After the meeting, Mr. Clinton said he told the legislators that health care reform is "an economic imperative," reports CBS News Capitol Hill Producer John Nolen.
"We're in an economic crisis, we're trying to bring America back," Mr. Clinton said.
Senate Majority Leader Harry Reid (D-Nev.) is waiting to get a cost estimate for his health care bill from the Congressional Budget Office before publicly unveiling it. He may bring the bill to the floor as early as next week. While the Senate has yet to even see the bill it will debate, Democrats are already concerned the debate will be held up by issues like the inclusion of a government-run plan, or "public option," as well as abortion language in the bill.
"It's not important to be perfect here, it's important to act, to move, to start the ball rolling, to claim the evident advantages that all these plans agree with," Mr. Clinton said today. "Simply the worst thing to do is nothing. The worst thing to do is keep dragging around a 16.5 percent GDP health care system that doesn't cover everyone."
The complex nature of the legislation means that it will be continuously amended in years to come, he said.
"There is no perfect bill because there are always unintended consequences," Mr. Clinton added.
Few could be as acutely aware as the former president of the fallout Democrats could face if they fail to pass their health care overhaul. His failed attempt at reform contributed to the Republican takeover of the House and Senate in 1994.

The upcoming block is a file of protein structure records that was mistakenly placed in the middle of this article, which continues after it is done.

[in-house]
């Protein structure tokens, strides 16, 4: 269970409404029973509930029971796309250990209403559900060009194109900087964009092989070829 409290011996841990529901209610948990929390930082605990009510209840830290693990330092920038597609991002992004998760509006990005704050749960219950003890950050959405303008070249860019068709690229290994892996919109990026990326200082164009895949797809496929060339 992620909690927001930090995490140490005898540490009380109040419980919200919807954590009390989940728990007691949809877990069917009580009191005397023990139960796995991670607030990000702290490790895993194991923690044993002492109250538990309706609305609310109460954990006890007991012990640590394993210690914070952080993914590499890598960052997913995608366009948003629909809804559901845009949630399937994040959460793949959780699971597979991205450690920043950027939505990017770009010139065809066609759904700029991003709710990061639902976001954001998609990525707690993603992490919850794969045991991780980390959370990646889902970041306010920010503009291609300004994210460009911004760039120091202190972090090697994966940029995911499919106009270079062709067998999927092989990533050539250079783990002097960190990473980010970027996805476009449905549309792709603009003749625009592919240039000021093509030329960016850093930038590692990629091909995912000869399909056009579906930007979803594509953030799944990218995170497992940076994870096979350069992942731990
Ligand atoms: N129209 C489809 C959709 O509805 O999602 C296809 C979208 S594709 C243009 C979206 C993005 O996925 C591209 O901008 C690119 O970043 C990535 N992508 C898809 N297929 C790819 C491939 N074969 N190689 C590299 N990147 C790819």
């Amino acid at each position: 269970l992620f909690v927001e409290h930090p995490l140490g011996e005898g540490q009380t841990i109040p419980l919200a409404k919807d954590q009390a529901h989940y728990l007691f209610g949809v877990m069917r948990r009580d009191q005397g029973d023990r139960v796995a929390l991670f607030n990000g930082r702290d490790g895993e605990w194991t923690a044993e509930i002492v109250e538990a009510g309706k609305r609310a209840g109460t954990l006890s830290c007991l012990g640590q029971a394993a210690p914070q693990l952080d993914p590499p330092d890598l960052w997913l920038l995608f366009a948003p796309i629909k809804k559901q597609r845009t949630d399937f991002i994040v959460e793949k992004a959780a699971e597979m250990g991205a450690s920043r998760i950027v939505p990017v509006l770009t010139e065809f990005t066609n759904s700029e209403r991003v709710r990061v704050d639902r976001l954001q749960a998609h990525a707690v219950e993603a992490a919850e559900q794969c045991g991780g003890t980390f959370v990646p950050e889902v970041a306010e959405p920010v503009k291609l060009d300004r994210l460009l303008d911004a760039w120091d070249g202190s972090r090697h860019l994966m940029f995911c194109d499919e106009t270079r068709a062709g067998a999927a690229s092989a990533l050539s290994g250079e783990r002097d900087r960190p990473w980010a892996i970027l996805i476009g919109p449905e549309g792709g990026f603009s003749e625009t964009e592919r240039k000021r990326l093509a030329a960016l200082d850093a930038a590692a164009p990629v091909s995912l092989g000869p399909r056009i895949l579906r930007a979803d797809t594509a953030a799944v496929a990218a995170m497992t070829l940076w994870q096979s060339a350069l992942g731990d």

"His number one message is you have to succeed," Sen. Chuck Schumer (D-N.Y.) said after the meeting, Nolen reports. "You cannot fail in this effort, and I think the membership was inspired by it."
Schumer added there is "real optimism we can get it done this year."
Passing a health care bill before Christmas is perceived as critical for the Senate, but it could be hard to accomplish. Read more in our CBSNews.com Health Care Progress Report.
Reid is prepared to push hard to pass the bill by his deadline, however. Senate Minority Leader Mitch McConnell (R-Ky.) told his conference to be prepared for six-day work weeks in December, Politico reports.
Sen. Dianne Feinstein (D-Calif.) said Mr. Clinton "made clear that this is the once in the lifetime opportunity," CBS News' Nolen reports.
While Democrats with moderate and conservative constituencies have been hesitant to embrace the health care overhaul, Mr. Clinton told the lawmakers that a vote in favor of the bill would ultimately help them, Feinstein said. Mr. Clinton told them, Feinstein said, that "you are going to do it, and then people are going to begin to see that none of the bad things [people] are talking about will come to pass."
Added Sen. Ben Nelson (D-Neb.), "I think he made a good point about good governance is the best politics."
Feinstein added the issue of abortion did not specifically come up during the meeting.